CNN political analyst John Avlon said Monday that Democrats wanted to press what they perceive as an advantage over Republicans on how the public is perceiving the latest round of Washington budget and deficit brinksmanship.

"What's behind it (are) poll numbers that saw Republicans getting their butt kicked because of this whole gamesmanship," Avlon said.

Manchin said the brinksmanship was a chance to address what he called the "draconian cuts" of sequestration.

A new round of the across-the-board spending cuts for the military and other non-entitlement programs takes effect on January 15, he said.

As reported by CNN Chief Congressional Correspondent Dana Bash and CNN Senior White House Correspondent Jim Acosta, the main sticking point for now involves how long an agreement would fund the government to end the shutdown and increase the debt limit to enable required federal borrowing.

Democrats want the debt ceiling increase to extend through the November 2014 congressional elections to avoid similar showdowns in coming months.

At the same time, they seek a temporary spending plan to reopen the government while formal budget negotiations work out a longer-term agreement that can negate the impacts of the forced sequestration cuts.

Republicans, however, want a longer spending proposal that would lock in the planned sequestration cuts in coming months, with a shorter debt ceiling extension in order to negotiate further deficit-reduction measures.

Reid and McConnell along with other top senators began discussions over the weekend.

The Senate will meet again Monday at 2 p.m. ET, while the House comes back into session at noon ET.

A White House official said Obama would meet with the top Republican and Democratic congressional leaders at 3 p.m.

"With only a few days until the government runs out of borrowing authority, the President will make clear the need for Congress to act to pay our bills, and reopen the government," the official said. "The President will also reiterate our principles to the leaders: we will not pay a ransom for Congress reopening the government and raising the debt limit."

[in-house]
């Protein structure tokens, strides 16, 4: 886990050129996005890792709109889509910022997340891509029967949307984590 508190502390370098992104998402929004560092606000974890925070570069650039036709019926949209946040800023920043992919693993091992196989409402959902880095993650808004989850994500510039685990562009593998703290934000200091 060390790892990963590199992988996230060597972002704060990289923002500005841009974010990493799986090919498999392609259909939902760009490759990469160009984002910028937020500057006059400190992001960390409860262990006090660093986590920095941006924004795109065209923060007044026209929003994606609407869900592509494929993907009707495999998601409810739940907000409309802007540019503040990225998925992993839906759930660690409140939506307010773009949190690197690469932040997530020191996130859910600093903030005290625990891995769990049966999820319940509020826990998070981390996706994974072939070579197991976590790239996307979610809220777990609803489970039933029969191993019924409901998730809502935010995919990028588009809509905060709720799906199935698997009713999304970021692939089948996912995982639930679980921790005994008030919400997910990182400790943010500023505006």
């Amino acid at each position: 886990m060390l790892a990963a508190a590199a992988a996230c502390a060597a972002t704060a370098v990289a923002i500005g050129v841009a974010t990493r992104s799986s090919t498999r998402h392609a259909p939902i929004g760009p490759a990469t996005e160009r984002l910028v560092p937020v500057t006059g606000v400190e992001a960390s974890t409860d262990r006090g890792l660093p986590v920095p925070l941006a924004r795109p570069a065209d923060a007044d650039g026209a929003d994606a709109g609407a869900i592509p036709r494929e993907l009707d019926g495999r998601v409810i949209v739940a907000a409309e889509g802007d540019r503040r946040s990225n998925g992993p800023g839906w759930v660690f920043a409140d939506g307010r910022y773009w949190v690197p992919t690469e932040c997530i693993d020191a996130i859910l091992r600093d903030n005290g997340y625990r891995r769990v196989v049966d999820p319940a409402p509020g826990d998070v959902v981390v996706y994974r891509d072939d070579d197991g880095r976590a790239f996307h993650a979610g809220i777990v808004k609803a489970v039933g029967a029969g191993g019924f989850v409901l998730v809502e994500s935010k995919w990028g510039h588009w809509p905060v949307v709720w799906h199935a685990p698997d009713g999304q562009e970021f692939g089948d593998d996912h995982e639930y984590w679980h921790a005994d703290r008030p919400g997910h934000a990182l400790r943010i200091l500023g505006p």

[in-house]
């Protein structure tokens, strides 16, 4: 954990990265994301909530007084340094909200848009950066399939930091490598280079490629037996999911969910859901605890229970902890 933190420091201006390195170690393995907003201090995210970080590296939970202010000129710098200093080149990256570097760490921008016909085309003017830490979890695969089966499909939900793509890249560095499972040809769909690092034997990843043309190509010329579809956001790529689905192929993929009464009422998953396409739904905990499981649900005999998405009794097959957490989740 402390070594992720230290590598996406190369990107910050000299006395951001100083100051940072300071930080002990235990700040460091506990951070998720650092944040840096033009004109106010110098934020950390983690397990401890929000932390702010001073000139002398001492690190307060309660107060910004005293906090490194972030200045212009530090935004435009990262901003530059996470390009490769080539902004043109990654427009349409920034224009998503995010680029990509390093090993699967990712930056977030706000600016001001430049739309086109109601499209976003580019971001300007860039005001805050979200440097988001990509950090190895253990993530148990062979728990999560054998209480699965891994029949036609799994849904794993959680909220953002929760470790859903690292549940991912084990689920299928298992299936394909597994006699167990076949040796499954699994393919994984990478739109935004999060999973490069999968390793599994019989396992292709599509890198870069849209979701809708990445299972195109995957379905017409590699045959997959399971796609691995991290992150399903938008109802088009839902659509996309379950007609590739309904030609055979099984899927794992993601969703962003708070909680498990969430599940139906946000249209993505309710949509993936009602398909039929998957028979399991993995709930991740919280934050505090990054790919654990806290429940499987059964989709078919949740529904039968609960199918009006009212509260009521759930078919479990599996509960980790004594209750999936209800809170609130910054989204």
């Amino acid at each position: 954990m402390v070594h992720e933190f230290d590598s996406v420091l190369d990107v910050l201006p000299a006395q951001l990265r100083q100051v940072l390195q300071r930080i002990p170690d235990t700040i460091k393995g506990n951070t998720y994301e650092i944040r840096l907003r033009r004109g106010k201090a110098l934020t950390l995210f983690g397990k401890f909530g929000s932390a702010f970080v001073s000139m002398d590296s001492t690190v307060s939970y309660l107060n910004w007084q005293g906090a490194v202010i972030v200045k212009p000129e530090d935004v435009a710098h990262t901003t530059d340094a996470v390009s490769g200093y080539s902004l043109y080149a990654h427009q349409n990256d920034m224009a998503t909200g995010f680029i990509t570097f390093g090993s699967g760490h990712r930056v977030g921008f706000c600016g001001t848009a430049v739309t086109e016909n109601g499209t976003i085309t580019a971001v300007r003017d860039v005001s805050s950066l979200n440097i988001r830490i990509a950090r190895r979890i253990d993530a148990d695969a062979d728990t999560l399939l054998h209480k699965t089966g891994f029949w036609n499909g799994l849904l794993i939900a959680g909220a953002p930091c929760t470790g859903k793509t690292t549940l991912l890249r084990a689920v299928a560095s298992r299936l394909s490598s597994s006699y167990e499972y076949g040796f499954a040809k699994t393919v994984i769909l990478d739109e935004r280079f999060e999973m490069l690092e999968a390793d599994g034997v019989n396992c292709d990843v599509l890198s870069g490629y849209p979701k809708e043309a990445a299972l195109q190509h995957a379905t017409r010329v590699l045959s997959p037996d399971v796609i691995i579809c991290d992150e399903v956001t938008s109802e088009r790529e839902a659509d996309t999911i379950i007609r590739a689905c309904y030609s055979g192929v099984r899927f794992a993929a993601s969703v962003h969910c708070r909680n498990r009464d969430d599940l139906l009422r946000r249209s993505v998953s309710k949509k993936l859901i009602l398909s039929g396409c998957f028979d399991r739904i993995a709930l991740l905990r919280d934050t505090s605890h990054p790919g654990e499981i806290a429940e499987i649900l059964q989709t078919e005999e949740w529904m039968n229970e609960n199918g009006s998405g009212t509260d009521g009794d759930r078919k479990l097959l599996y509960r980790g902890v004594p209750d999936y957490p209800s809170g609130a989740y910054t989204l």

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Watching developments closely in Washington, Wall Street greeted news of apparent progress positively. Stock indexes gained in afternoon trading after sharp early losses to start the week.

Mindful of the economic impact, senators from both parties expressed optimism a deal was in reach.

"I believe we can do it," Democratic Sen. Dick Durbin of Illinois said on NBC's "Meet the Press." "I hope sensible people prevail, because at this point, it's not just a shutdown and all of the damage it's caused, but if we default on our debt, it will have a dramatic impact on the savings account, on the retirement account of average Americans."

On the other side of the aisle, Republican Sen. Rob Portman of Ohio said he also thinks Congress will find a way out of the crisis before Thursday, when the United States hits the debt ceiling.

"We will have decided as a Congress that we need to avoid going over the debt limit, and we'll figure it out. And it will probably be a relatively short-term solution," Portman said.